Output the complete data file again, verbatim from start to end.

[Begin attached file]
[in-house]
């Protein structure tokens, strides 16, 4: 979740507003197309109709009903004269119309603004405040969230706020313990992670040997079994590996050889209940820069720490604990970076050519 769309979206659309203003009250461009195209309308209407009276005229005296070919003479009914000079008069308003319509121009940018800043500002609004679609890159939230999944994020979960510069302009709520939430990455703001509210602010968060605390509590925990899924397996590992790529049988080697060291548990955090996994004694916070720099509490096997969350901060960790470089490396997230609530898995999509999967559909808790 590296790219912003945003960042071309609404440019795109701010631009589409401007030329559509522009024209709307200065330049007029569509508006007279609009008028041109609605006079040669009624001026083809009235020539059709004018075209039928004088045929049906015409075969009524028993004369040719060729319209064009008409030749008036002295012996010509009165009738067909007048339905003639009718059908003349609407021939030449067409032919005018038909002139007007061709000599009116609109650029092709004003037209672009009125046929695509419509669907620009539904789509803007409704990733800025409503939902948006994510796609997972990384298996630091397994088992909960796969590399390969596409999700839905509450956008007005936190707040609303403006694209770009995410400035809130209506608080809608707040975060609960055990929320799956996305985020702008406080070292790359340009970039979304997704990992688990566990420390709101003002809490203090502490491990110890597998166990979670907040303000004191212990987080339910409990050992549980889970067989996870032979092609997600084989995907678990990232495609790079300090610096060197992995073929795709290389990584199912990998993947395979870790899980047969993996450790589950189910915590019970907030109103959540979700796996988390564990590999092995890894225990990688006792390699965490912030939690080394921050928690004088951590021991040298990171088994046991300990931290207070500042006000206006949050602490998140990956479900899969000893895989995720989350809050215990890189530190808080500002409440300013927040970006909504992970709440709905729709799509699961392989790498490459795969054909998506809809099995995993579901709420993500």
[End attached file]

[in-house]
């Protein structure tokens, strides 16, 4: 979740507003197309109709009903004269119309603004405040969230706020313990992670040997079994590996050889209940820069720490604990970076050519 769309979206659309203003009250461009195209309308209407009276005229005296070919003479009914000079008069308003319509121009940018800043500002609004679609890159939230999944994020979960510069302009709520939430990455703001509210602010968060605390509590925990899924397996590992790529049988080697060291548990955090996994004694916070720099509490096997969350901060960790470089490396997230609530898995999509999967559909808790 590296790219912003945003960042071309609404440019795109701010631009589409401007030329559509522009024209709307200065330049007029569509508006007279609009008028041109609605006079040669009624001026083809009235020539059709004018075209039928004088045929049906015409075969009524028993004369040719060729319209064009008409030749008036002295012996010509009165009738067909007048339905003639009718059908003349609407021939030449067409032919005018038909002139007007061709000599009116609109650029092709004003037209672009009125046929695509419509669907620009539904789509803007409704990733800025409503939902948006994510796609997972990384298996630091397994088992909960796969590399390969596409999700839905509450956008007005936190707040609303403006694209770009995410400035809130209506608080809608707040975060609960055990929320799956996305985020702008406080070292790359340009970039979304997704990992688990566990420390709101003002809490203090502490491990110890597998166990979670907040303000004191212990987080339910409990050992549980889970067989996870032979092609997600084989995907678990990232495609790079300090610096060197992995073929795709290389990584199912990998993947395979870790899980047969993996450790589950189910915590019970907030109103959540979700796996988390564990590999092995890894225990990688006792390699965490912030939690080394921050928690004088951590021991040298990171088994046991300990931290207070500042006000206006949050602490998140990956479900899969000893895989995720989350809050215990890189530190808080500002409440300013927040970006909504992970709440709905729709799509699961392989790498490459795969054909998506809809099995995993579901709420993500």